Since I was unable to delay or avoid this surgery, I decided to also have a few other procedures performed at the same time, which my doctors have been advising for quite a while but I have been putting off. I figured it would be better to have a “two for one” surgery. Discounts – especially on medical bills – are always a good thing.

Except on the body.

Two surgeons, three procedures, and three hours later, I came out of surgery and into recovery. And I was sick. Very sick. The nausea was worse than the pain. As I went in and out of consciousness, I was hit with wave after wave of stomach-churning illness. “Sick!” I would whimper as Nurse Loud Mouth with her comforting bedside manner would scream in my ear, “How are you feeling?” She would then grab another syringe and inject another concoction of “feel good” drugs into my IV pronouncing, “There, you’ll feel better now.”

She lied.

Two hours later, I was in the car and on my way home bleeding all over my shirt from my five incisions and holding a bucket to my mouth while crying to Lorenzo that I still felt sick and was hurting. He got me home, got me upstairs, and got me into bed. He put the bucket by my bed while Megan put a cold washcloth on my forehead. I took the handful of anti-nausea and pain pills someone handed me – and prayed to die.  Seriously.

Given the fact that I’m writing this cheery little memoir, God clearly didn’t answer that prayer. But I’ve thought a lot about it these past few days as I’ve lounged on my couch.

Prayer is a sacred thing. It’s my soul laid bare before God. Sometimes, like a few nights ago when I prayed for death, prayer transcends words and even conscious thought and becomes a sort of inhaling and exhaling in the presence of the Holy. Through tears and sighs, hurts and sickness, death and despair are expelled. And somehow, my soul breathes in a little of heaven’s oxygen. For a few moments, these shared breaths allow me to put the very essence of my being into the hands of the Creator and say, “Thy will be done,” and then trust. Trust that in life and in death, I am not my own, but belong to a Loving God. Trust that when life is painful and hard, confusing and hurtful, there is purpose beyond what I can see or know. Trust that in sickness and the dark night of the soul, there is still a reason for my existence. Trust that whether I wake to morning’s light or heaven’s eternity, I am firmly held in the grasp of God.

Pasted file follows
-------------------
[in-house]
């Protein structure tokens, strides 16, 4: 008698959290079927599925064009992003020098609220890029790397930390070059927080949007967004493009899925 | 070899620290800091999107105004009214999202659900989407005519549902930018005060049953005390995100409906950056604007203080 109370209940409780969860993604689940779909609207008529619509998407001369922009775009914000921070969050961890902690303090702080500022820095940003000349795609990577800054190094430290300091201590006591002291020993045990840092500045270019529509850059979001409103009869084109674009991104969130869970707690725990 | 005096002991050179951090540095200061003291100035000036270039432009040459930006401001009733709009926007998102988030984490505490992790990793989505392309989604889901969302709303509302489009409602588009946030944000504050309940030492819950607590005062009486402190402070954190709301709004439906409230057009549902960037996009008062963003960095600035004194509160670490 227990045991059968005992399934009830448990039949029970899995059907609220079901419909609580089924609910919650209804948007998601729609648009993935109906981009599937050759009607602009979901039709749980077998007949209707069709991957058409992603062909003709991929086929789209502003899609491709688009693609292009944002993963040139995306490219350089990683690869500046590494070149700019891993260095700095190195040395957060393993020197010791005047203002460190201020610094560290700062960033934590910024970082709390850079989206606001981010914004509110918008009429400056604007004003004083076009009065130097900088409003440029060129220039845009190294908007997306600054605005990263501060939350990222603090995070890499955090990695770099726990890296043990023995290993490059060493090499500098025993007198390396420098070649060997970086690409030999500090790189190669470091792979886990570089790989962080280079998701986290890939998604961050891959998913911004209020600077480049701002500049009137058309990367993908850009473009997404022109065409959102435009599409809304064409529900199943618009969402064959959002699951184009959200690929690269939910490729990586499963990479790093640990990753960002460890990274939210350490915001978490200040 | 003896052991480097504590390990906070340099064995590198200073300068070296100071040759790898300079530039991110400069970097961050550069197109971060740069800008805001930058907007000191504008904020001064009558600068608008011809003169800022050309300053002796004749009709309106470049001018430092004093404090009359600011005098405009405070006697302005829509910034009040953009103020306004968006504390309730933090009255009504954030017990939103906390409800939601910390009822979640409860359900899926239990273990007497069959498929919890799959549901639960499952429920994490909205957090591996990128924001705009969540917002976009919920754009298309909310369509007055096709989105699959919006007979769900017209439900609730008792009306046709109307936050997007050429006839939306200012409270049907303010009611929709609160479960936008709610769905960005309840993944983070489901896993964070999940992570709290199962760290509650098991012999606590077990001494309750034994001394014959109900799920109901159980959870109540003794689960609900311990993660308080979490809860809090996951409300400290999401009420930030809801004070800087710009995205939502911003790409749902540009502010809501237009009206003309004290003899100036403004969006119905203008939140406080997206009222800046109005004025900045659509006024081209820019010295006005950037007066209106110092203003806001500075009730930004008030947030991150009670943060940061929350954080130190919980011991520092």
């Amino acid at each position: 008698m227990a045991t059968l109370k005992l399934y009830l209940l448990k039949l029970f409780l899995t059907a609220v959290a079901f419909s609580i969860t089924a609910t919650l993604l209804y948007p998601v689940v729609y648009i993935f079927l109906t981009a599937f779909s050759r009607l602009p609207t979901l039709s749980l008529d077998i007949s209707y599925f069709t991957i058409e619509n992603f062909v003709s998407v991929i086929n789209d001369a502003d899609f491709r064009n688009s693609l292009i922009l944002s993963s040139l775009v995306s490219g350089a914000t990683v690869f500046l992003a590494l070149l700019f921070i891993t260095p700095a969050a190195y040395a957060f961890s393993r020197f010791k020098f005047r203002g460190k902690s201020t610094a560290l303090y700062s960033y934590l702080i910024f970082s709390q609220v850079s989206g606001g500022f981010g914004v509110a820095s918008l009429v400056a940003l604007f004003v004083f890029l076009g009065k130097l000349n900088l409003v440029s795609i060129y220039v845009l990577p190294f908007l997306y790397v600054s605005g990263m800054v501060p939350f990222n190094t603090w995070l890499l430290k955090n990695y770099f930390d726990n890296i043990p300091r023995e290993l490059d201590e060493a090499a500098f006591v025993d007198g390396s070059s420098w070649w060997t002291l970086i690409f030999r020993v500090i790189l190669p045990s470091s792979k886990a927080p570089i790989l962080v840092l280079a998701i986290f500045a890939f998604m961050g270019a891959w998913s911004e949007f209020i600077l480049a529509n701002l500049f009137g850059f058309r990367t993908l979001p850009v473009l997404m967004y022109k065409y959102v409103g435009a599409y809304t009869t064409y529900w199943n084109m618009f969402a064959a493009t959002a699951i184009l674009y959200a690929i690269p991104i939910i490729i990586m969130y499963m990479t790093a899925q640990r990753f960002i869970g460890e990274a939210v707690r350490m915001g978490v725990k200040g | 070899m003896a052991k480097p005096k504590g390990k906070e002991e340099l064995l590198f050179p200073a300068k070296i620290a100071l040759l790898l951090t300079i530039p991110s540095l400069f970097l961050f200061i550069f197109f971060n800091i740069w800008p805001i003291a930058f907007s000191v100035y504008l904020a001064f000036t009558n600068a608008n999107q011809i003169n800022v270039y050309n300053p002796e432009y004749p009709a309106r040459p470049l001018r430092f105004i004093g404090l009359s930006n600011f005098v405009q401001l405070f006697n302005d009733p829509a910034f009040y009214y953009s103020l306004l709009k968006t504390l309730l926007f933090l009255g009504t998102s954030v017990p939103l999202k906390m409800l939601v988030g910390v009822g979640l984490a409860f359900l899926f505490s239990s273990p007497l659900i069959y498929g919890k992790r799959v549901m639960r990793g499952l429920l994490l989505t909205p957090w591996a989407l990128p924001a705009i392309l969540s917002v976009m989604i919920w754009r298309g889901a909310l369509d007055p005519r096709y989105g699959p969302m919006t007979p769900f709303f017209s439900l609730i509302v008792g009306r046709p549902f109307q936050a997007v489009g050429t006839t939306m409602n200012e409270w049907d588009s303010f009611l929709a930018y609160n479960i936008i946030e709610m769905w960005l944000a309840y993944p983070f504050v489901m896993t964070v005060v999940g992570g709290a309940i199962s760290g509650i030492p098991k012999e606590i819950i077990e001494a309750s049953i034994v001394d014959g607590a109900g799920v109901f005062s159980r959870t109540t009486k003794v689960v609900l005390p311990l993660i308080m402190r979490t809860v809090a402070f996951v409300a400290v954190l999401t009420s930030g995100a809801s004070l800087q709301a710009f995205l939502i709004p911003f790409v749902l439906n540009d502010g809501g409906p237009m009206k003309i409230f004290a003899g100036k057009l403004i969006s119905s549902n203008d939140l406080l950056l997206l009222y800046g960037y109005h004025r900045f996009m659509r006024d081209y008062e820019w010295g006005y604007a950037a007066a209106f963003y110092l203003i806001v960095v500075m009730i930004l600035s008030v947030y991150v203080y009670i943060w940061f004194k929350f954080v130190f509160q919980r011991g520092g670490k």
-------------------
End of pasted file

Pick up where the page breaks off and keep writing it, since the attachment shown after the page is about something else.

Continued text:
If you were expecting some great theological explanation about why God answers prayers – or not – in His own mysterious way, I’m sorry to disappoint you. I don’t have those answers. I’ve sat beside my daughter’s bed as she clung to life and prayed for God to restore her. And He did. I’ve prayed by my husband’s bedside as he clung to life, asking God to restore him. And He did not. Who can say why the answer for my husband was different than for my daughter? Certainly, this side of heaven, I will never know or understand. As an aside, please don’t bother to tell me that Dennis now has ultimate and eternal life. Theologically, this may be true but it’s not helpful emotionally as I approach the third anniversary of his death.

If you’re still reading, the point is this. My prayers are not so much about changing my situation or the situations of others. Prayer is about changing me. The very act of prayer quiets my incessant cynicism and forces me to decide whether or not I will choose to breathe in synchronicity with my Creator, trusting Him with every breath… every hope… every outcome. Some days, that’s harder than others. But it’s necessary – often painful – requiring that I surrender the outcome to Other hands, believing that whatever happens, I’ll eventually feel better. Even when I want to die in the moment.

Kind of like my surgery.

Speaking of which, please pray for Nurse Loud Mouth. She’ll have another patient today. Both of them need all the prayer they can get!

%d bloggers like this: